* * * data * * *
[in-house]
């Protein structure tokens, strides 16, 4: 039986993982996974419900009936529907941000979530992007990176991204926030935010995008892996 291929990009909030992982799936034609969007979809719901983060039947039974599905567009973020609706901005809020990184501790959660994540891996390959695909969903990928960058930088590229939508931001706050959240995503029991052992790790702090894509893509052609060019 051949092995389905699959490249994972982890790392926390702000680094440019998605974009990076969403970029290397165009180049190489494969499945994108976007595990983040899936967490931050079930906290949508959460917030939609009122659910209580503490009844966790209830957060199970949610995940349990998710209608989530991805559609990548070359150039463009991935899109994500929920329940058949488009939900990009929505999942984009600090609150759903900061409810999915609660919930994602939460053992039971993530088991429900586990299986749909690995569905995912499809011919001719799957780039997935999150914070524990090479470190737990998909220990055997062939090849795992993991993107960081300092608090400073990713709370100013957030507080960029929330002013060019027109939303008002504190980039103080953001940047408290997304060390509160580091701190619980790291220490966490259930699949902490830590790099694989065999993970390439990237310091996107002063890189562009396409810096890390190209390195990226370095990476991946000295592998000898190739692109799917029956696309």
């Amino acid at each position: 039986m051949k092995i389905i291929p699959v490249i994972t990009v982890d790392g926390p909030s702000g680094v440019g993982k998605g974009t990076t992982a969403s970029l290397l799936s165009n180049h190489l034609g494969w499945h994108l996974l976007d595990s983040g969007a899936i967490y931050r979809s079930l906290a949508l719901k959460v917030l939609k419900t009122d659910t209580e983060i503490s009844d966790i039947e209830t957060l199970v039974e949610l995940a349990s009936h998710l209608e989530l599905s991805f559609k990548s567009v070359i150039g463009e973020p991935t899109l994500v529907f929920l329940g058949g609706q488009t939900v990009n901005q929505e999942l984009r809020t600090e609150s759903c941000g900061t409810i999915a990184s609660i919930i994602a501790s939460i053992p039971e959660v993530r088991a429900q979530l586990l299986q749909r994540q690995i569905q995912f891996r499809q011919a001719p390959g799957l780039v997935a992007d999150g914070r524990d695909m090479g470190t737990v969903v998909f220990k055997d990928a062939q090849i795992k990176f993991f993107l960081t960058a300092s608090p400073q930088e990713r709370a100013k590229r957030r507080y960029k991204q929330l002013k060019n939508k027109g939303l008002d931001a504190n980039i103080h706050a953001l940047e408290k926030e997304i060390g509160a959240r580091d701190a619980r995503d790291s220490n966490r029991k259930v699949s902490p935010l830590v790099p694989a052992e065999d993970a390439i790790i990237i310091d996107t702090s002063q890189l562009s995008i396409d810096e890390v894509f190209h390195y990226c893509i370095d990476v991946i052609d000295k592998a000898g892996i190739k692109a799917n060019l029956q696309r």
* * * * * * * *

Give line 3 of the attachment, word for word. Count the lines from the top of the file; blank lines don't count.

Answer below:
């Amino acid at each position: 039986m051949k092995i389905i291929p699959v490249i994972t990009v982890d790392g926390p909030s702000g680094v440019g993982k998605g974009t990076t992982a969403s970029l290397l799936s165009n180049h190489l034609g494969w499945h994108l996974l976007d595990s983040g969007a899936i967490y931050r979809s079930l906290a949508l719901k959460v917030l939609k419900t009122d659910t209580e983060i503490s009844d966790i039947e209830t957060l199970v039974e949610l995940a349990s009936h998710l209608e989530l599905s991805f559609k990548s567009v070359i150039g463009e973020p991935t899109l994500v529907f929920l329940g058949g609706q488009t939900v990009n901005q929505e999942l984009r809020t600090e609150s759903c941000g900061t409810i999915a990184s609660i919930i994602a501790s939460i053992p039971e959660v993530r088991a429900q979530l586990l299986q749909r994540q690995i569905q995912f891996r499809q011919a001719p390959g799957l780039v997935a992007d999150g914070r524990d695909m090479g470190t737990v969903v998909f220990k055997d990928a062939q090849i795992k990176f993991f993107l960081t960058a300092s608090p400073q930088e990713r709370a100013k590229r957030r507080y960029k991204q929330l002013k060019n939508k027109g939303l008002d931001a504190n980039i103080h706050a953001l940047e408290k926030e997304i060390g509160a959240r580091d701190a619980r995503d790291s220490n966490r029991k259930v699949s902490p935010l830590v790099p694989a052992e065999d993970a390439i790790i990237i310091d996107t702090s002063q890189l562009s995008i396409d810096e890390v894509f190209h390195y990226c893509i370095d990476v991946i052609d000295k592998a000898g892996i190739k692109a799917n060019l029956q696309r």